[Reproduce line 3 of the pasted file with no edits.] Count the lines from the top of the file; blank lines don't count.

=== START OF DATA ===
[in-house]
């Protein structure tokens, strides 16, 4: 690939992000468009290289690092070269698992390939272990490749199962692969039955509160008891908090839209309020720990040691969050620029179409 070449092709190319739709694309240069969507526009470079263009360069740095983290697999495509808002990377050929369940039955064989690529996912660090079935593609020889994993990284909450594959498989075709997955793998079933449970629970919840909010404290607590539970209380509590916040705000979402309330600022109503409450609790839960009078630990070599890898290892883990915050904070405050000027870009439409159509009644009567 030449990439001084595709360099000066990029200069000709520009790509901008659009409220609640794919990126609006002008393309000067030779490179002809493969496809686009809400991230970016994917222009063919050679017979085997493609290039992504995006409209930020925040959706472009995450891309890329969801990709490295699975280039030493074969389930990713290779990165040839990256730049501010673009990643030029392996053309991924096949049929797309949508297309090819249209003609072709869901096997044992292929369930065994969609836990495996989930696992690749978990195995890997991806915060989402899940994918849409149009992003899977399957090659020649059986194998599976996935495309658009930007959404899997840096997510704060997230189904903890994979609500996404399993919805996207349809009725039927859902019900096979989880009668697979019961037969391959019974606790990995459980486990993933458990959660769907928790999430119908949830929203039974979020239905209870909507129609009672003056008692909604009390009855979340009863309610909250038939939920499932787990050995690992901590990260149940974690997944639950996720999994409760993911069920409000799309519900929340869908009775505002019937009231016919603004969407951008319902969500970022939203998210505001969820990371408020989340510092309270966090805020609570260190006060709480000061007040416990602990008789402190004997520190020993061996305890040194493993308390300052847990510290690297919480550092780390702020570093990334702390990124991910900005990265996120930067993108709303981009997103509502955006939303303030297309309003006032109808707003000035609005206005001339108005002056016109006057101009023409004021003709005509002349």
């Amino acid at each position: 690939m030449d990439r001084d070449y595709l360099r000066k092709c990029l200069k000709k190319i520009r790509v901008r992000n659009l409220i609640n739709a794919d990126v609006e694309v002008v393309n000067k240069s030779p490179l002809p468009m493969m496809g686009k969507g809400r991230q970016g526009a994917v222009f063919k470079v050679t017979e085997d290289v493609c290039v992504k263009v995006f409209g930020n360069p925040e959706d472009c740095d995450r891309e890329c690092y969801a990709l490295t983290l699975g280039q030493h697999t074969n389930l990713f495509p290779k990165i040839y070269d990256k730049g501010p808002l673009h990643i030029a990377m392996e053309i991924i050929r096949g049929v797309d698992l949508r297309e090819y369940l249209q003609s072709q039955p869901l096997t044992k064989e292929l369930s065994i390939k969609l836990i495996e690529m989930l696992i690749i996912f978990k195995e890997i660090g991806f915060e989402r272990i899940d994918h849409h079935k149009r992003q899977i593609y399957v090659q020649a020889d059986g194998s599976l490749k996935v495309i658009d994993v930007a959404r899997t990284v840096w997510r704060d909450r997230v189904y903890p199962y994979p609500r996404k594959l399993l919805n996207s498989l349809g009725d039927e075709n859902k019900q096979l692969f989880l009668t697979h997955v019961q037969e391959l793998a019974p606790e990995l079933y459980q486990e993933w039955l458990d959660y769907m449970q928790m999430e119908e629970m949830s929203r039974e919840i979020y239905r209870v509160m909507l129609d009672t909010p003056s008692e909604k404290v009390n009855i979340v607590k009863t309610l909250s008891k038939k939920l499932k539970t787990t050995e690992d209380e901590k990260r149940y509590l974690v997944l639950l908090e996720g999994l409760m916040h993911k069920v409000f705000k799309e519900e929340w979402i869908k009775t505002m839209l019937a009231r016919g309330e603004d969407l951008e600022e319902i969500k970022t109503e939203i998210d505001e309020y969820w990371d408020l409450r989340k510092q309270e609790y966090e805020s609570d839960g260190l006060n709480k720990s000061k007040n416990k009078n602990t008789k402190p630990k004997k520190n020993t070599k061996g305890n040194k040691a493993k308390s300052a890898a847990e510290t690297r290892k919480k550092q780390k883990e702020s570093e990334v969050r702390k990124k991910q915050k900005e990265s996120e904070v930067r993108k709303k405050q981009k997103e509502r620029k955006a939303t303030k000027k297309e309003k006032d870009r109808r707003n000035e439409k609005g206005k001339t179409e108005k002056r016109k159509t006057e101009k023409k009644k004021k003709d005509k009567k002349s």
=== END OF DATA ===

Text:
């Amino acid at each position: 690939m030449d990439r001084d070449y595709l360099r000066k092709c990029l200069k000709k190319i520009r790509v901008r992000n659009l409220i609640n739709a794919d990126v609006e694309v002008v393309n000067k240069s030779p490179l002809p468009m493969m496809g686009k969507g809400r991230q970016g526009a994917v222009f063919k470079v050679t017979e085997d290289v493609c290039v992504k263009v995006f409209g930020n360069p925040e959706d472009c740095d995450r891309e890329c690092y969801a990709l490295t983290l699975g280039q030493h697999t074969n389930l990713f495509p290779k990165i040839y070269d990256k730049g501010p808002l673009h990643i030029a990377m392996e053309i991924i050929r096949g049929v797309d698992l949508r297309e090819y369940l249209q003609s072709q039955p869901l096997t044992k064989e292929l369930s065994i390939k969609l836990i495996e690529m989930l696992i690749i996912f978990k195995e890997i660090g991806f915060e989402r272990i899940d994918h849409h079935k149009r992003q899977i593609y399957v090659q020649a020889d059986g194998s599976l490749k996935v495309i658009d994993v930007a959404r899997t990284v840096w997510r704060d909450r997230v189904y903890p199962y994979p609500r996404k594959l399993l919805n996207s498989l349809g009725d039927e075709n859902k019900q096979l692969f989880l009668t697979h997955v019961q037969e391959l793998a019974p606790e990995l079933y459980q486990e993933w039955l458990d959660y769907m449970q928790m999430e119908e629970m949830s929203r039974e919840i979020y239905r209870v509160m909507l129609d009672t909010p003056s008692e909604k404290v009390n009855i979340v607590k009863t309610l909250s008891k038939k939920l499932k539970t787990t050995e690992d209380e901590k990260r149940y509590l974690v997944l639950l908090e996720g999994l409760m916040h993911k069920v409000f705000k799309e519900e929340w979402i869908k009775t505002m839209l019937a009231r016919g309330e603004d969407l951008e600022e319902i969500k970022t109503e939203i998210d505001e309020y969820w990371d408020l409450r989340k510092q309270e609790y966090e805020s609570d839960g260190l006060n709480k720990s000061k007040n416990k009078n602990t008789k402190p630990k004997k520190n020993t070599k061996g305890n040194k040691a493993k308390s300052a890898a847990e510290t690297r290892k919480k550092q780390k883990e702020s570093e990334v969050r702390k990124k991910q915050k900005e990265s996120e904070v930067r993108k709303k405050q981009k997103e509502r620029k955006a939303t303030k000027k297309e309003k006032d870009r109808r707003n000035e439409k609005g206005k001339t179409e108005k002056r016109k159509t006057e101009k023409k009644k004021k003709d005509k009567k002349s």